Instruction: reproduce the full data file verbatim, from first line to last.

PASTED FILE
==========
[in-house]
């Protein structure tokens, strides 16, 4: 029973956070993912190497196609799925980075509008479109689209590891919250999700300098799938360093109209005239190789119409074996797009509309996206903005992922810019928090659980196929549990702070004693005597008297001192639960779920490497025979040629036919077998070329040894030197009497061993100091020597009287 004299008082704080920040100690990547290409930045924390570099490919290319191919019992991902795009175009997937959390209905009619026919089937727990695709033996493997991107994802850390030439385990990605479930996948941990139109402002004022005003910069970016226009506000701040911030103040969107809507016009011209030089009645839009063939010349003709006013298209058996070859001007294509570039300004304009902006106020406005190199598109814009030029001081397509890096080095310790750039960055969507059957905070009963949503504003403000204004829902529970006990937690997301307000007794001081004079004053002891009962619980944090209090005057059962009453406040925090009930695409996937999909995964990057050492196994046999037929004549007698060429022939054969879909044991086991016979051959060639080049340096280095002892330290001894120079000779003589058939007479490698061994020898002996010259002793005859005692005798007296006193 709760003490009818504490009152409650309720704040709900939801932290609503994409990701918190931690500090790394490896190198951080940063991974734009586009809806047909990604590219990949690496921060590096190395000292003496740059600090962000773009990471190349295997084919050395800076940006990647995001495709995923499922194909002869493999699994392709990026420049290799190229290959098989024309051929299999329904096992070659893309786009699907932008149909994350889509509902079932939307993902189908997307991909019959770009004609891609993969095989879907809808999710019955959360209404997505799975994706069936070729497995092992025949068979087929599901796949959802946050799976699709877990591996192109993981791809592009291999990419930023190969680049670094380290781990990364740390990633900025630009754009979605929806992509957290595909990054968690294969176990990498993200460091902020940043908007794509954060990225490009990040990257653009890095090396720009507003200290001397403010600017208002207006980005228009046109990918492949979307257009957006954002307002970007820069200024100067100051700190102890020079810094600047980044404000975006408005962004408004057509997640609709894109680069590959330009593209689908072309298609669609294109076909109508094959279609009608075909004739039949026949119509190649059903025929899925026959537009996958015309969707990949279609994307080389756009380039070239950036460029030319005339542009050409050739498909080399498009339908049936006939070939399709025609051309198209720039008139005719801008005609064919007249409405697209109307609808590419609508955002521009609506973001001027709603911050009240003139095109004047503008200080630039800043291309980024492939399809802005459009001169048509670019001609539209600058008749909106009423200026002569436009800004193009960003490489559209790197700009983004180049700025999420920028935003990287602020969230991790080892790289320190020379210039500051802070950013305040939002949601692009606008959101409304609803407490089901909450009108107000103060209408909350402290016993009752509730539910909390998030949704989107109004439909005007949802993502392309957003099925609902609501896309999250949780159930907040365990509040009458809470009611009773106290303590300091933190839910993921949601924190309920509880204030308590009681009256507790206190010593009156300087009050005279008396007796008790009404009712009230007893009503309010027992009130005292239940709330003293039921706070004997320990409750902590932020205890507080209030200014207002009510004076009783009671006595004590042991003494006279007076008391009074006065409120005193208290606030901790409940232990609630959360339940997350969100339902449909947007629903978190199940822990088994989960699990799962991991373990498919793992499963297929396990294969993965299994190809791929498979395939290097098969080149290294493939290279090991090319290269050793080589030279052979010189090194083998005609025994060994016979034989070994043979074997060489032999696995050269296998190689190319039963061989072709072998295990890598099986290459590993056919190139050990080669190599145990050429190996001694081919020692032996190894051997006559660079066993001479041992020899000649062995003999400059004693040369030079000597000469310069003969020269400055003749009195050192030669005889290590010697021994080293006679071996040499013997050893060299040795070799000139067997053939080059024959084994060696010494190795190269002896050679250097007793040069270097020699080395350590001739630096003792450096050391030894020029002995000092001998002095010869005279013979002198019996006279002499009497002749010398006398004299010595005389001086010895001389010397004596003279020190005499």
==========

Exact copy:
[in-house]
């Protein structure tokens, strides 16, 4: 029973956070993912190497196609799925980075509008479109689209590891919250999700300098799938360093109209005239190789119409074996797009509309996206903005992922810019928090659980196929549990702070004693005597008297001192639960779920490497025979040629036919077998070329040894030197009497061993100091020597009287 004299008082704080920040100690990547290409930045924390570099490919290319191919019992991902795009175009997937959390209905009619026919089937727990695709033996493997991107994802850390030439385990990605479930996948941990139109402002004022005003910069970016226009506000701040911030103040969107809507016009011209030089009645839009063939010349003709006013298209058996070859001007294509570039300004304009902006106020406005190199598109814009030029001081397509890096080095310790750039960055969507059957905070009963949503504003403000204004829902529970006990937690997301307000007794001081004079004053002891009962619980944090209090005057059962009453406040925090009930695409996937999909995964990057050492196994046999037929004549007698060429022939054969879909044991086991016979051959060639080049340096280095002892330290001894120079000779003589058939007479490698061994020898002996010259002793005859005692005798007296006193 709760003490009818504490009152409650309720704040709900939801932290609503994409990701918190931690500090790394490896190198951080940063991974734009586009809806047909990604590219990949690496921060590096190395000292003496740059600090962000773009990471190349295997084919050395800076940006990647995001495709995923499922194909002869493999699994392709990026420049290799190229290959098989024309051929299999329904096992070659893309786009699907932008149909994350889509509902079932939307993902189908997307991909019959770009004609891609993969095989879907809808999710019955959360209404997505799975994706069936070729497995092992025949068979087929599901796949959802946050799976699709877990591996192109993981791809592009291999990419930023190969680049670094380290781990990364740390990633900025630009754009979605929806992509957290595909990054968690294969176990990498993200460091902020940043908007794509954060990225490009990040990257653009890095090396720009507003200290001397403010600017208002207006980005228009046109990918492949979307257009957006954002307002970007820069200024100067100051700190102890020079810094600047980044404000975006408005962004408004057509997640609709894109680069590959330009593209689908072309298609669609294109076909109508094959279609009608075909004739039949026949119509190649059903025929899925026959537009996958015309969707990949279609994307080389756009380039070239950036460029030319005339542009050409050739498909080399498009339908049936006939070939399709025609051309198209720039008139005719801008005609064919007249409405697209109307609808590419609508955002521009609506973001001027709603911050009240003139095109004047503008200080630039800043291309980024492939399809802005459009001169048509670019001609539209600058008749909106009423200026002569436009800004193009960003490489559209790197700009983004180049700025999420920028935003990287602020969230991790080892790289320190020379210039500051802070950013305040939002949601692009606008959101409304609803407490089901909450009108107000103060209408909350402290016993009752509730539910909390998030949704989107109004439909005007949802993502392309957003099925609902609501896309999250949780159930907040365990509040009458809470009611009773106290303590300091933190839910993921949601924190309920509880204030308590009681009256507790206190010593009156300087009050005279008396007796008790009404009712009230007893009503309010027992009130005292239940709330003293039921706070004997320990409750902590932020205890507080209030200014207002009510004076009783009671006595004590042991003494006279007076008391009074006065409120005193208290606030901790409940232990609630959360339940997350969100339902449909947007629903978190199940822990088994989960699990799962991991373990498919793992499963297929396990294969993965299994190809791929498979395939290097098969080149290294493939290279090991090319290269050793080589030279052979010189090194083998005609025994060994016979034989070994043979074997060489032999696995050269296998190689190319039963061989072709072998295990890598099986290459590993056919190139050990080669190599145990050429190996001694081919020692032996190894051997006559660079066993001479041992020899000649062995003999400059004693040369030079000597000469310069003969020269400055003749009195050192030669005889290590010697021994080293006679071996040499013997050893060299040795070799000139067997053939080059024959084994060696010494190795190269002896050679250097007793040069270097020699080395350590001739630096003792450096050391030894020029002995000092001998002095010869005279013979002198019996006279002499009497002749010398006398004299010595005389001086010895001389010397004596003279020190005499």